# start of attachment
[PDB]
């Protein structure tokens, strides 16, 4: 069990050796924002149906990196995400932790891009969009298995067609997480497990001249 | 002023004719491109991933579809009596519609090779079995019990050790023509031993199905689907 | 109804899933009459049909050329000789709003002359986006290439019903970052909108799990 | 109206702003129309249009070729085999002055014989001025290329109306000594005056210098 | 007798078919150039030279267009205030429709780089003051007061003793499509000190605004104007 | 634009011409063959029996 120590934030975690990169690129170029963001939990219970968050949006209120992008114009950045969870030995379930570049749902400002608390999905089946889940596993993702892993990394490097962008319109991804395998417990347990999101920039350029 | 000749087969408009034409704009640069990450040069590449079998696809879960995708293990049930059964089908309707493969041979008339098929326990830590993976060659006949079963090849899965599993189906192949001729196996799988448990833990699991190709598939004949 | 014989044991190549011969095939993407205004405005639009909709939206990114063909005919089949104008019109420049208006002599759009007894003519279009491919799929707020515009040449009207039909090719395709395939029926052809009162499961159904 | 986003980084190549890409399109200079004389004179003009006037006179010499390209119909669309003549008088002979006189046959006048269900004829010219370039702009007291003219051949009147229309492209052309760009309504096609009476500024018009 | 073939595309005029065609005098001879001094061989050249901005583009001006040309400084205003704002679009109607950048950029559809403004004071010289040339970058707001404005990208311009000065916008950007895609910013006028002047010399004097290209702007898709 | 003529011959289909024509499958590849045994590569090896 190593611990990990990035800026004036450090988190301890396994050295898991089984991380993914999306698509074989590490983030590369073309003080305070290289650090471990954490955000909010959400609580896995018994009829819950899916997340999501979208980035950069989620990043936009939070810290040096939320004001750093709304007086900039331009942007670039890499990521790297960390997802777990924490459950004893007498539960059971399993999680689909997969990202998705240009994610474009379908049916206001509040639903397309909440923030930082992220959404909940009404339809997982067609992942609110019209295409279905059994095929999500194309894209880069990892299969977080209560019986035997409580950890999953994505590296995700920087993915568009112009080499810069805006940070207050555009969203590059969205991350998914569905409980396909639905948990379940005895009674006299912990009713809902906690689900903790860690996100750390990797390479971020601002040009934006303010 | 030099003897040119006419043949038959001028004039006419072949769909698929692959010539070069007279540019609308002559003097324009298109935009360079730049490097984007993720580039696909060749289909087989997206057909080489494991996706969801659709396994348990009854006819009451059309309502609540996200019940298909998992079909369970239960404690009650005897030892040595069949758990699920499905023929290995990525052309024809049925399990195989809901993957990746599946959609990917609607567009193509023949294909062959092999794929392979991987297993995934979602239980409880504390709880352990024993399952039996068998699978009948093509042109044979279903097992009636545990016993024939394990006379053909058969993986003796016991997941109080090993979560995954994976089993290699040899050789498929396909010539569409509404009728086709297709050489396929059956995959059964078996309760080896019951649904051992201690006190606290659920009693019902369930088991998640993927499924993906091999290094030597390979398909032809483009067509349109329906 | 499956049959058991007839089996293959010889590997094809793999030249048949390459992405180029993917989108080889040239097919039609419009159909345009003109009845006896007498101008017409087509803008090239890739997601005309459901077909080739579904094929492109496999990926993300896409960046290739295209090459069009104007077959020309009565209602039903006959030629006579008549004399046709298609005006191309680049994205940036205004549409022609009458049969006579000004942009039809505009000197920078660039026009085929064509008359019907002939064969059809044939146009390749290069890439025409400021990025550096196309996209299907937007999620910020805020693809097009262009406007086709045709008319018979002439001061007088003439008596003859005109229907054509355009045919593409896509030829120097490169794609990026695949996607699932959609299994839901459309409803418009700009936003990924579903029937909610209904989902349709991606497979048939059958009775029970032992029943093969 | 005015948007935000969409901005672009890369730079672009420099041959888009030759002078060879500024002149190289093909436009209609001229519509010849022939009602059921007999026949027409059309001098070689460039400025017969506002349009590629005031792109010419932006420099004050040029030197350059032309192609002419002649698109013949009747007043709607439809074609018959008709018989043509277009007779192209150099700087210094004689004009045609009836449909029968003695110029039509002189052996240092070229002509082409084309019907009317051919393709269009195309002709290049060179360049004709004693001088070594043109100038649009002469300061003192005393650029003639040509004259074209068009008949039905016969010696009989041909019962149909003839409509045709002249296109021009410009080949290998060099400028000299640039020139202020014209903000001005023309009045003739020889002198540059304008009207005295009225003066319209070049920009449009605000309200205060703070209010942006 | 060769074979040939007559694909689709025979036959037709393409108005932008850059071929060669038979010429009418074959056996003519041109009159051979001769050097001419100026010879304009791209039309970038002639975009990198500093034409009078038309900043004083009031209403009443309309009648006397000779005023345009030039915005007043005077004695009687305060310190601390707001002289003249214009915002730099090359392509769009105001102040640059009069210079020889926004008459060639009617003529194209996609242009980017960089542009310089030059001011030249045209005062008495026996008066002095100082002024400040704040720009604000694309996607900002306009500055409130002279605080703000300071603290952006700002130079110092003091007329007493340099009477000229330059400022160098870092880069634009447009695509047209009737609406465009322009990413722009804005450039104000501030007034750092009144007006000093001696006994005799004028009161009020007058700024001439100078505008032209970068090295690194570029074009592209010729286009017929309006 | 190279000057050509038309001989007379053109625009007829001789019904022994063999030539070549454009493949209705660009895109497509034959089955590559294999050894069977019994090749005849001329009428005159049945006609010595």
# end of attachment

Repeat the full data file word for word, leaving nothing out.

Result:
[PDB]
């Protein structure tokens, strides 16, 4: 069990050796924002149906990196995400932790891009969009298995067609997480497990001249 | 002023004719491109991933579809009596519609090779079995019990050790023509031993199905689907 | 109804899933009459049909050329000789709003002359986006290439019903970052909108799990 | 109206702003129309249009070729085999002055014989001025290329109306000594005056210098 | 007798078919150039030279267009205030429709780089003051007061003793499509000190605004104007 | 634009011409063959029996 120590934030975690990169690129170029963001939990219970968050949006209120992008114009950045969870030995379930570049749902400002608390999905089946889940596993993702892993990394490097962008319109991804395998417990347990999101920039350029 | 000749087969408009034409704009640069990450040069590449079998696809879960995708293990049930059964089908309707493969041979008339098929326990830590993976060659006949079963090849899965599993189906192949001729196996799988448990833990699991190709598939004949 | 014989044991190549011969095939993407205004405005639009909709939206990114063909005919089949104008019109420049208006002599759009007894003519279009491919799929707020515009040449009207039909090719395709395939029926052809009162499961159904 | 986003980084190549890409399109200079004389004179003009006037006179010499390209119909669309003549008088002979006189046959006048269900004829010219370039702009007291003219051949009147229309492209052309760009309504096609009476500024018009 | 073939595309005029065609005098001879001094061989050249901005583009001006040309400084205003704002679009109607950048950029559809403004004071010289040339970058707001404005990208311009000065916008950007895609910013006028002047010399004097290209702007898709 | 003529011959289909024509499958590849045994590569090896 190593611990990990990035800026004036450090988190301890396994050295898991089984991380993914999306698509074989590490983030590369073309003080305070290289650090471990954490955000909010959400609580896995018994009829819950899916997340999501979208980035950069989620990043936009939070810290040096939320004001750093709304007086900039331009942007670039890499990521790297960390997802777990924490459950004893007498539960059971399993999680689909997969990202998705240009994610474009379908049916206001509040639903397309909440923030930082992220959404909940009404339809997982067609992942609110019209295409279905059994095929999500194309894209880069990892299969977080209560019986035997409580950890999953994505590296995700920087993915568009112009080499810069805006940070207050555009969203590059969205991350998914569905409980396909639905948990379940005895009674006299912990009713809902906690689900903790860690996100750390990797390479971020601002040009934006303010 | 030099003897040119006419043949038959001028004039006419072949769909698929692959010539070069007279540019609308002559003097324009298109935009360079730049490097984007993720580039696909060749289909087989997206057909080489494991996706969801659709396994348990009854006819009451059309309502609540996200019940298909998992079909369970239960404690009650005897030892040595069949758990699920499905023929290995990525052309024809049925399990195989809901993957990746599946959609990917609607567009193509023949294909062959092999794929392979991987297993995934979602239980409880504390709880352990024993399952039996068998699978009948093509042109044979279903097992009636545990016993024939394990006379053909058969993986003796016991997941109080090993979560995954994976089993290699040899050789498929396909010539569409509404009728086709297709050489396929059956995959059964078996309760080896019951649904051992201690006190606290659920009693019902369930088991998640993927499924993906091999290094030597390979398909032809483009067509349109329906 | 499956049959058991007839089996293959010889590997094809793999030249048949390459992405180029993917989108080889040239097919039609419009159909345009003109009845006896007498101008017409087509803008090239890739997601005309459901077909080739579904094929492109496999990926993300896409960046290739295209090459069009104007077959020309009565209602039903006959030629006579008549004399046709298609005006191309680049994205940036205004549409022609009458049969006579000004942009039809505009000197920078660039026009085929064509008359019907002939064969059809044939146009390749290069890439025409400021990025550096196309996209299907937007999620910020805020693809097009262009406007086709045709008319018979002439001061007088003439008596003859005109229907054509355009045919593409896509030829120097490169794609990026695949996607699932959609299994839901459309409803418009700009936003990924579903029937909610209904989902349709991606497979048939059958009775029970032992029943093969 | 005015948007935000969409901005672009890369730079672009420099041959888009030759002078060879500024002149190289093909436009209609001229519509010849022939009602059921007999026949027409059309001098070689460039400025017969506002349009590629005031792109010419932006420099004050040029030197350059032309192609002419002649698109013949009747007043709607439809074609018959008709018989043509277009007779192209150099700087210094004689004009045609009836449909029968003695110029039509002189052996240092070229002509082409084309019907009317051919393709269009195309002709290049060179360049004709004693001088070594043109100038649009002469300061003192005393650029003639040509004259074209068009008949039905016969010696009989041909019962149909003839409509045709002249296109021009410009080949290998060099400028000299640039020139202020014209903000001005023309009045003739020889002198540059304008009207005295009225003066319209070049920009449009605000309200205060703070209010942006 | 060769074979040939007559694909689709025979036959037709393409108005932008850059071929060669038979010429009418074959056996003519041109009159051979001769050097001419100026010879304009791209039309970038002639975009990198500093034409009078038309900043004083009031209403009443309309009648006397000779005023345009030039915005007043005077004695009687305060310190601390707001002289003249214009915002730099090359392509769009105001102040640059009069210079020889926004008459060639009617003529194209996609242009980017960089542009310089030059001011030249045209005062008495026996008066002095100082002024400040704040720009604000694309996607900002306009500055409130002279605080703000300071603290952006700002130079110092003091007329007493340099009477000229330059400022160098870092880069634009447009695509047209009737609406465009322009990413722009804005450039104000501030007034750092009144007006000093001696006994005799004028009161009020007058700024001439100078505008032209970068090295690194570029074009592209010729286009017929309006 | 190279000057050509038309001989007379053109625009007829001789019904022994063999030539070549454009493949209705660009895109497509034959089955590559294999050894069977019994090749005849001329009428005159049945006609010595």